What a beautiful picture this chapter provides us of the discipline which God exercises in the lives of His children. Only Joseph fully recognized all of these things as coming from the hand of a loving and caring God (cf. 45:5-8; 50:20). Jacob and his other sons saw it mainly as the “fickle hand of fate.” When some did realize that their trials were from God, it would appear that they perceived an angry God who was only seeking vengeance (cf. 42:21,28). This is just the way they viewed Joseph, as a harsh and angry man (cf. 43:3). But just as Joseph’s severity was feigned (42:7), so God’s apparent harshness toward His children is unreal. The discipline which comes from God, like that which came from Joseph, is from a heart filled with grief and injured love (cf. Hebrews 12:1-13). Its desired end is not revenge, but restoration. It seeks to bring us to the place where His blessings may once again flow freely into our lives. But so long as we choose to go our own wayward way, we will discover that “… the way of the treacherous is hard” (Proverbs 13:15).
Joseph’s brothers provide us with an excellent illustration of salvation. In their current spiritual state they faced Joseph with the greatest fear. They perceived their only “salvation” to be in their “works” of returning the money they found in their sacks and in the pistachio nuts and other presents they brought from Canaan. The first was refused by the steward, and the second was ignored by Joseph. It was not their works that endeared these brothers to Joseph; it was their relationship to him. That is what they did not yet realize.
In the same way today sinful men dread the thought of standing before a righteous and holy God. The future must be faced with great fear. Frantically men and women seek to gain God’s favor and acceptance by their “pistachio nuts” of good works. Such things as trying to live by the Golden Rule or the Sermon on the Mount, joining the church, and being baptized, are unacceptable to God as a basis for salvation. What saves a man or a woman is a relationship with Him through Jesus Christ.
When we stand before the throne of God, the only thing God will be interested in is our relationship to His Son, Jesus Christ. As our Lord Himself put it,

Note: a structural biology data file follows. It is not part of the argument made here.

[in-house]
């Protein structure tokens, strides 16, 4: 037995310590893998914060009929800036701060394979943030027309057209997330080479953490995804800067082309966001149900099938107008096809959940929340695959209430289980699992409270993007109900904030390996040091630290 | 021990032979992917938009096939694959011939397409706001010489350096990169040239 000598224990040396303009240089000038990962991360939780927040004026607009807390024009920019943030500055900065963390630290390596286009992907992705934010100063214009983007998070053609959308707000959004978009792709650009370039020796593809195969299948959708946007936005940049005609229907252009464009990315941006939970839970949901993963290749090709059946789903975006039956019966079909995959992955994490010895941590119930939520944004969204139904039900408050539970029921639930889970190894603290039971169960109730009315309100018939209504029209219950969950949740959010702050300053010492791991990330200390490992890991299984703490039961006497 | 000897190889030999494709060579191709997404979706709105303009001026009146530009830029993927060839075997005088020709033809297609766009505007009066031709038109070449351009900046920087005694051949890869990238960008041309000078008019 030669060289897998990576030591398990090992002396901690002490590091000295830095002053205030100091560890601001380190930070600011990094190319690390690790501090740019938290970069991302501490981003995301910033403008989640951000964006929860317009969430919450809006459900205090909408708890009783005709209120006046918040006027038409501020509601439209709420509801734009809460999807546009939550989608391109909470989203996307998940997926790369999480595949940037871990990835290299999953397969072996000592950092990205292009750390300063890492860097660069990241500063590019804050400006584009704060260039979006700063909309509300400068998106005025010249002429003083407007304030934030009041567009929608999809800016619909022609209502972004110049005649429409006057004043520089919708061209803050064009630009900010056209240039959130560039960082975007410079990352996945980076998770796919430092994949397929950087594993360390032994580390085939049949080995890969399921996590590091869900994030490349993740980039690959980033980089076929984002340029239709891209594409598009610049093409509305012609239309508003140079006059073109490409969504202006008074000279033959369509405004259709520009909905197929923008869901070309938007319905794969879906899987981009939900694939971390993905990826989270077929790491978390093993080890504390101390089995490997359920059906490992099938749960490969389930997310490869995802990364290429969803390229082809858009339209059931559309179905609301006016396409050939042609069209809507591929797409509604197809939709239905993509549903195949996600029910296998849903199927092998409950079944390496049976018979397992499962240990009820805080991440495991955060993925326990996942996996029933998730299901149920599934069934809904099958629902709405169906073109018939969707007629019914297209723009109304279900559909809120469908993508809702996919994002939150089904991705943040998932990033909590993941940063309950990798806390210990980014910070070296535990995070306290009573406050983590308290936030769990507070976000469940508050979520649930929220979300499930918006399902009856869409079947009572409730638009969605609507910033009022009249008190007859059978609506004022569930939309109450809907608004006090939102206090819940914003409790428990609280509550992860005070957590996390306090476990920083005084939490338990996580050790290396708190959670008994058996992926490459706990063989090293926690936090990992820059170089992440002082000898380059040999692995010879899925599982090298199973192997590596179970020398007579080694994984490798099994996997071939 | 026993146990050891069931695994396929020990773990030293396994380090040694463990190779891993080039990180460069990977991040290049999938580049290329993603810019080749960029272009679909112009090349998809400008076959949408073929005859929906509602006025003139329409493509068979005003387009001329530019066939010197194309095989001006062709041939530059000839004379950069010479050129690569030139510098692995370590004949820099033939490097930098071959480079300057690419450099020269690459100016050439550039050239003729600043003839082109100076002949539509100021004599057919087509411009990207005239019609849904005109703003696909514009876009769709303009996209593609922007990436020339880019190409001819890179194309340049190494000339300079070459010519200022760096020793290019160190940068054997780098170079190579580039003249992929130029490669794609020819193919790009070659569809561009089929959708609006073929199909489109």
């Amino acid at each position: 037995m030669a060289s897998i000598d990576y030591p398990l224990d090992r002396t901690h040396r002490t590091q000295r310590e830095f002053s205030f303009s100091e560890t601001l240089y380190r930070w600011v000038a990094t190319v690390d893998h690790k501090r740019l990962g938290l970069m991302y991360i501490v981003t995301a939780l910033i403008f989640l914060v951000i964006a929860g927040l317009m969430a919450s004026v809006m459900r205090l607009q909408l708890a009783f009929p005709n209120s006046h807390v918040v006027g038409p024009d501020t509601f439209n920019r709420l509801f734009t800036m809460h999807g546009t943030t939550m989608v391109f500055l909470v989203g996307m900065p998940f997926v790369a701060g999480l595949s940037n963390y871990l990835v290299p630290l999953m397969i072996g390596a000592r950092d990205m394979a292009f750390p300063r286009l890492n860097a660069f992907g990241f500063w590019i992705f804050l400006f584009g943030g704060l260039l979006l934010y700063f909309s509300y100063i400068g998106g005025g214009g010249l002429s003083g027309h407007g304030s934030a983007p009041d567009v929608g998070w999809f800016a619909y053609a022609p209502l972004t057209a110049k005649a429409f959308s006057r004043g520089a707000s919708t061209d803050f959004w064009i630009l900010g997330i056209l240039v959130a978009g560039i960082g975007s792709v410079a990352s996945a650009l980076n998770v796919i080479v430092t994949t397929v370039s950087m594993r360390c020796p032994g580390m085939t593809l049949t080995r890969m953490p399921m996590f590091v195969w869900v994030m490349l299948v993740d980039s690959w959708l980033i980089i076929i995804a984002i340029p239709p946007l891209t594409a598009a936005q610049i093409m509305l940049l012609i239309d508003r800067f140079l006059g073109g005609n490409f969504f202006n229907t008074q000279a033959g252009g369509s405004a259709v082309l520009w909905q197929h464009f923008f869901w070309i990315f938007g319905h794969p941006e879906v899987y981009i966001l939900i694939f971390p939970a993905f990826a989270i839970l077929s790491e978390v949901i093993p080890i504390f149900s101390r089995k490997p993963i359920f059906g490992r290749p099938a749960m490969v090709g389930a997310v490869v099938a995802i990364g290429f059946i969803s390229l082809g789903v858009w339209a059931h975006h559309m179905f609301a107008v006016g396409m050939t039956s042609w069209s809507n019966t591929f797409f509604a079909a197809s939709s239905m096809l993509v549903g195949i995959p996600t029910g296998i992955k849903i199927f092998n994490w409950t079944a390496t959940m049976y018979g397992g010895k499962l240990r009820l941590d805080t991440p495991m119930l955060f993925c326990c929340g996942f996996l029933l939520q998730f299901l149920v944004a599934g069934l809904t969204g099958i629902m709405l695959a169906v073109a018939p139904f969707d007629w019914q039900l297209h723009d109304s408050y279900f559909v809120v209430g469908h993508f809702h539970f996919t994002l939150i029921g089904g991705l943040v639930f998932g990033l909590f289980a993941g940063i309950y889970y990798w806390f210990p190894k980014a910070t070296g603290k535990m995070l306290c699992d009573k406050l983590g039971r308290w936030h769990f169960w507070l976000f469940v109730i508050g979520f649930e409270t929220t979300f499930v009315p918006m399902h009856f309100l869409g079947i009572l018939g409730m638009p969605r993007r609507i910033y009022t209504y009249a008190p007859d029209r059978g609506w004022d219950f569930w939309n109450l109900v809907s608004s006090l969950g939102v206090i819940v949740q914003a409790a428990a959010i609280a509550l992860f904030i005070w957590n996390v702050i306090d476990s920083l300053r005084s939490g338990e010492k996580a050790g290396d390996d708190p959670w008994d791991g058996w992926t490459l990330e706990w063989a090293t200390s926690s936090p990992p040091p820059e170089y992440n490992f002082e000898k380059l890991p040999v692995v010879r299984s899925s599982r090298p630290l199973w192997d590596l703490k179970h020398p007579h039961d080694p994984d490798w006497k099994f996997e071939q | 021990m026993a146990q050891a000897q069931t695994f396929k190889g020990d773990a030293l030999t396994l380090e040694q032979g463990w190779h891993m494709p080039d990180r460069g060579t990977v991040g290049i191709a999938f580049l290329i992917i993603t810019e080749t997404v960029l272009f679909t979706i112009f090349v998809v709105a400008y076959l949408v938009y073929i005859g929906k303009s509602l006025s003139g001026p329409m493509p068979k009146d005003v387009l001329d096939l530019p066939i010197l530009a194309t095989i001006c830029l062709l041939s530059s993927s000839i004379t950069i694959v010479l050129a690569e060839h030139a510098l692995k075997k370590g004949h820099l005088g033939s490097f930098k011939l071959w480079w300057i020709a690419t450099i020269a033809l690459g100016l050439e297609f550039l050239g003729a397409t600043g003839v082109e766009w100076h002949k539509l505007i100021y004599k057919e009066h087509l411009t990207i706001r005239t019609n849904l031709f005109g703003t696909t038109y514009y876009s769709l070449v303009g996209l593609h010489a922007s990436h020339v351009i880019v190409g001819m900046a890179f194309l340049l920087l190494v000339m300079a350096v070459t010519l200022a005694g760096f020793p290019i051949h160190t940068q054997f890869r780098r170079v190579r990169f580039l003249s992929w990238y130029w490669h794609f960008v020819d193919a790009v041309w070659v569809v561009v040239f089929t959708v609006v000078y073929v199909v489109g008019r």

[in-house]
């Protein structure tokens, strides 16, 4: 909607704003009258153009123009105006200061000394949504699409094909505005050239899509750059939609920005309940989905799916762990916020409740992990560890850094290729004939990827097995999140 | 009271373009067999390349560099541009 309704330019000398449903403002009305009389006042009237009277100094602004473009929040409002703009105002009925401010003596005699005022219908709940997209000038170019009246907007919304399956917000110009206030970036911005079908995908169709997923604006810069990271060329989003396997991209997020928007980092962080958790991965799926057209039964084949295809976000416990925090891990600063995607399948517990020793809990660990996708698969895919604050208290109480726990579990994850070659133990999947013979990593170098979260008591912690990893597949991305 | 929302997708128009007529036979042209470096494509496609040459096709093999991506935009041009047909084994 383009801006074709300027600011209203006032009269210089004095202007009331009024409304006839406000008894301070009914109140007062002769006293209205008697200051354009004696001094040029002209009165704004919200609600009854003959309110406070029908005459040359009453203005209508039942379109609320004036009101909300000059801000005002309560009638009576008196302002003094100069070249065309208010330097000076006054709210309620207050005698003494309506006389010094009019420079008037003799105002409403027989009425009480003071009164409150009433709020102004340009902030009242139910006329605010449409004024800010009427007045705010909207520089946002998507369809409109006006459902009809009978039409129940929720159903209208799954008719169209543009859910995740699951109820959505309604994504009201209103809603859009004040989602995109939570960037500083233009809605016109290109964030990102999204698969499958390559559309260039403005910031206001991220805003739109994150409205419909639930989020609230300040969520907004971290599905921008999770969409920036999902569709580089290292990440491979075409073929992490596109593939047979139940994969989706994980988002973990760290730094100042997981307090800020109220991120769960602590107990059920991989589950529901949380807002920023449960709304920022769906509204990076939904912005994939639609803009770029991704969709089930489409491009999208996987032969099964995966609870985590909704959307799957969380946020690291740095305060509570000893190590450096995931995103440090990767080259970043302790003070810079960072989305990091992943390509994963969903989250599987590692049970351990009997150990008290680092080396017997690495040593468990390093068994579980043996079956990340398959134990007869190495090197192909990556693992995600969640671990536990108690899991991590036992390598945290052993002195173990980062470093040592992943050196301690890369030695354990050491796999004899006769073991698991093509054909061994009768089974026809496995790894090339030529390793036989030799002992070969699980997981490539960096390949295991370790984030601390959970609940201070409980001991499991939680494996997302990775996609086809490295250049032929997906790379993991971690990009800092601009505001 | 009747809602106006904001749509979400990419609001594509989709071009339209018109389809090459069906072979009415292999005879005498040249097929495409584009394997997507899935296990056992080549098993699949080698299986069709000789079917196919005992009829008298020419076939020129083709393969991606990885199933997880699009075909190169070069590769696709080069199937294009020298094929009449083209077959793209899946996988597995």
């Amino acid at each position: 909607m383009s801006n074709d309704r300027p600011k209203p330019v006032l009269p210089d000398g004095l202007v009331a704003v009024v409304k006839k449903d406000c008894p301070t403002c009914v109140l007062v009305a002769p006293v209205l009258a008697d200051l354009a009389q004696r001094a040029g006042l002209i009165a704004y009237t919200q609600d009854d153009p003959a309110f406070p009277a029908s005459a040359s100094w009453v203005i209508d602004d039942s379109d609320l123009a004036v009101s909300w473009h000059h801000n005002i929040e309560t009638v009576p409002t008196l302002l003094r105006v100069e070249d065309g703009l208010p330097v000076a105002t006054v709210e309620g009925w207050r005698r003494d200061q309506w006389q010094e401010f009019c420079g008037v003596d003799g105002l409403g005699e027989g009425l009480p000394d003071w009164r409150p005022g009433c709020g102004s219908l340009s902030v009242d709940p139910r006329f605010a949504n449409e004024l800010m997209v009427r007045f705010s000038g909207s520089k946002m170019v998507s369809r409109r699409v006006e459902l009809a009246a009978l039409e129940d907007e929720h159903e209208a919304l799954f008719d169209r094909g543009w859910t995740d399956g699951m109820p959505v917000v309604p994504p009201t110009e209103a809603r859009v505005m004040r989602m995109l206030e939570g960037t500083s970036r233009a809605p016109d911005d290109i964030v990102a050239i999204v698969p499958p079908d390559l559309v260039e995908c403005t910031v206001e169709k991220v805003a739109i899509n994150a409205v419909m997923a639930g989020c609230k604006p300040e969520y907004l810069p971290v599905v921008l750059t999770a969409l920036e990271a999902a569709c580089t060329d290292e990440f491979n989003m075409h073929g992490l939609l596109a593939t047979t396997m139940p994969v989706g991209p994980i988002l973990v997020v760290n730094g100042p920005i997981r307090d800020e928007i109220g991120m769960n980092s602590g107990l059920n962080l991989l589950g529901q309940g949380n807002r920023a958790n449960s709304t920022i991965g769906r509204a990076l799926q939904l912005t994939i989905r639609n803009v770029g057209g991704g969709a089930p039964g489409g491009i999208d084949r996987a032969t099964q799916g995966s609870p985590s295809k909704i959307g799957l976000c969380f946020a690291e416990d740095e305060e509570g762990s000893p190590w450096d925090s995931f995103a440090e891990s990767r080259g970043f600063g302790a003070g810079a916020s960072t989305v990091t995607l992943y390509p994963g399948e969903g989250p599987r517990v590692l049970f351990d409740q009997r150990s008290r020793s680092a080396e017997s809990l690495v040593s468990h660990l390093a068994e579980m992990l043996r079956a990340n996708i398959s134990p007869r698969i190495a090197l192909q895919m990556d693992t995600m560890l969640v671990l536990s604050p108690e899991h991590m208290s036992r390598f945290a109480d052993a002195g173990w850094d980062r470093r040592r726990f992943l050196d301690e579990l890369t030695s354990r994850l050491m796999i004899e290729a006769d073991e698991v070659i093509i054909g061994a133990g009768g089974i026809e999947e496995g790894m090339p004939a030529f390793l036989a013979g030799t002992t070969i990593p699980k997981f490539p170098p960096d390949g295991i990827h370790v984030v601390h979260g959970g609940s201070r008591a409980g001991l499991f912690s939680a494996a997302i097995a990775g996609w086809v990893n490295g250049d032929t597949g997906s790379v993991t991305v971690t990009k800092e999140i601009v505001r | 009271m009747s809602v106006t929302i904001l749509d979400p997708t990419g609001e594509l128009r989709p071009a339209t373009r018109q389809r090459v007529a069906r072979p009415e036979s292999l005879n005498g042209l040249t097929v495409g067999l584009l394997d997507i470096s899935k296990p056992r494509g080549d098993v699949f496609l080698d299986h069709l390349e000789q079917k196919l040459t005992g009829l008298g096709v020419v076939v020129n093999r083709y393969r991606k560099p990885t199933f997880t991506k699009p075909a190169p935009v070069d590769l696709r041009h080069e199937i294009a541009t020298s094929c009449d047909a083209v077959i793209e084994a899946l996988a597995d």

I am the way, and the truth, and the life; no one comes to the Father, but through Me (John 14:6).
This is the consistent message of the Bible:
But as many as received Him, to them He gave the right to become children of God, even to those who believe in His name (John 1:12).
For God so loved the world, that He gave His only begotten Son, that whoever believes in Him should not perish, but have eternal life. For God did not send the Son into the world to judge the world; but that the world should be saved through Him. He who believes in Him is not judged; he who does not believe has been judged already, because he has not believed in the name of the only begotten Son of God (John 3:16-18).
And there is salvation in no one else; for there is no other name under heaven that has been given among men, by which we must be saved (Acts 4:12).
And the witness is this, that God has given us eternal life, and this life is in His Son. He who has the Son has the life; he who does not have the Son of God does not have the life (I John 5:11-12).
Have you come into a relationship with Jesus Christ? I urge you to acknowledge that you are a sinner, deserving of God’s eternal wrath. Let your eternal destiny rest in Jesus Christ, Who died in your place and Who offers you His righteousness and eternity with Him. Realize that any work which you may do will do nothing to gain God’s favor; He is pleased only with the work which Christ has already done on the cross of Calvary.
From Jacob we can learn a number of lessons. First, as we have already pointed out, Jacob provides us with an excellent example of how we are not to lead. Second, Jacob reminds us that it is our efforts to save ourselves that lead to our ruin. It is only when we give up striving to save our life and accept God’s provision that we are saved.